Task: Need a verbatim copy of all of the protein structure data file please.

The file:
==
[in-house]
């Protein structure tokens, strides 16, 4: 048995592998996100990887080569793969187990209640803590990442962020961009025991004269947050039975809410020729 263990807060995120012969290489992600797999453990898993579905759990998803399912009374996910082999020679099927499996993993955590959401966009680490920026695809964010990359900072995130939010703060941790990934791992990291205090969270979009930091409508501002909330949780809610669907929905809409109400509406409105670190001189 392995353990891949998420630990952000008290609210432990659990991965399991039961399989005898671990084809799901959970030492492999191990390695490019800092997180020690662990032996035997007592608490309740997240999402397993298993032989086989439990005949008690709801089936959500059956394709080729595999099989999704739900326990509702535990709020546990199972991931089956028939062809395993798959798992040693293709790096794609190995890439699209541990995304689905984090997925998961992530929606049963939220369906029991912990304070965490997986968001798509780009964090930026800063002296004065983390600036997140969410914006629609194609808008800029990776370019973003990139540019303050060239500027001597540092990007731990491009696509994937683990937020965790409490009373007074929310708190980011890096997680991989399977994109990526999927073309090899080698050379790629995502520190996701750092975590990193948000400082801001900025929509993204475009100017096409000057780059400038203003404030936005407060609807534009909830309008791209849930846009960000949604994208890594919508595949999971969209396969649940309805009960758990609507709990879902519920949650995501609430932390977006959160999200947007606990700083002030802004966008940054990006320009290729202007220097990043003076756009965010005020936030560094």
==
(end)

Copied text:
[in-house]
């Protein structure tokens, strides 16, 4: 048995592998996100990887080569793969187990209640803590990442962020961009025991004269947050039975809410020729 263990807060995120012969290489992600797999453990898993579905759990998803399912009374996910082999020679099927499996993993955590959401966009680490920026695809964010990359900072995130939010703060941790990934791992990291205090969270979009930091409508501002909330949780809610669907929905809409109400509406409105670190001189 392995353990891949998420630990952000008290609210432990659990991965399991039961399989005898671990084809799901959970030492492999191990390695490019800092997180020690662990032996035997007592608490309740997240999402397993298993032989086989439990005949008690709801089936959500059956394709080729595999099989999704739900326990509702535990709020546990199972991931089956028939062809395993798959798992040693293709790096794609190995890439699209541990995304689905984090997925998961992530929606049963939220369906029991912990304070965490997986968001798509780009964090930026800063002296004065983390600036997140969410914006629609194609808008800029990776370019973003990139540019303050060239500027001597540092990007731990491009696509994937683990937020965790409490009373007074929310708190980011890096997680991989399977994109990526999927073309090899080698050379790629995502520190996701750092975590990193948000400082801001900025929509993204475009100017096409000057780059400038203003404030936005407060609807534009909830309008791209849930846009960000949604994208890594919508595949999971969209396969649940309805009960758990609507709990879902519920949650995501609430932390977006959160999200947007606990700083002030802004966008940054990006320009290729202007220097990043003076756009965010005020936030560094």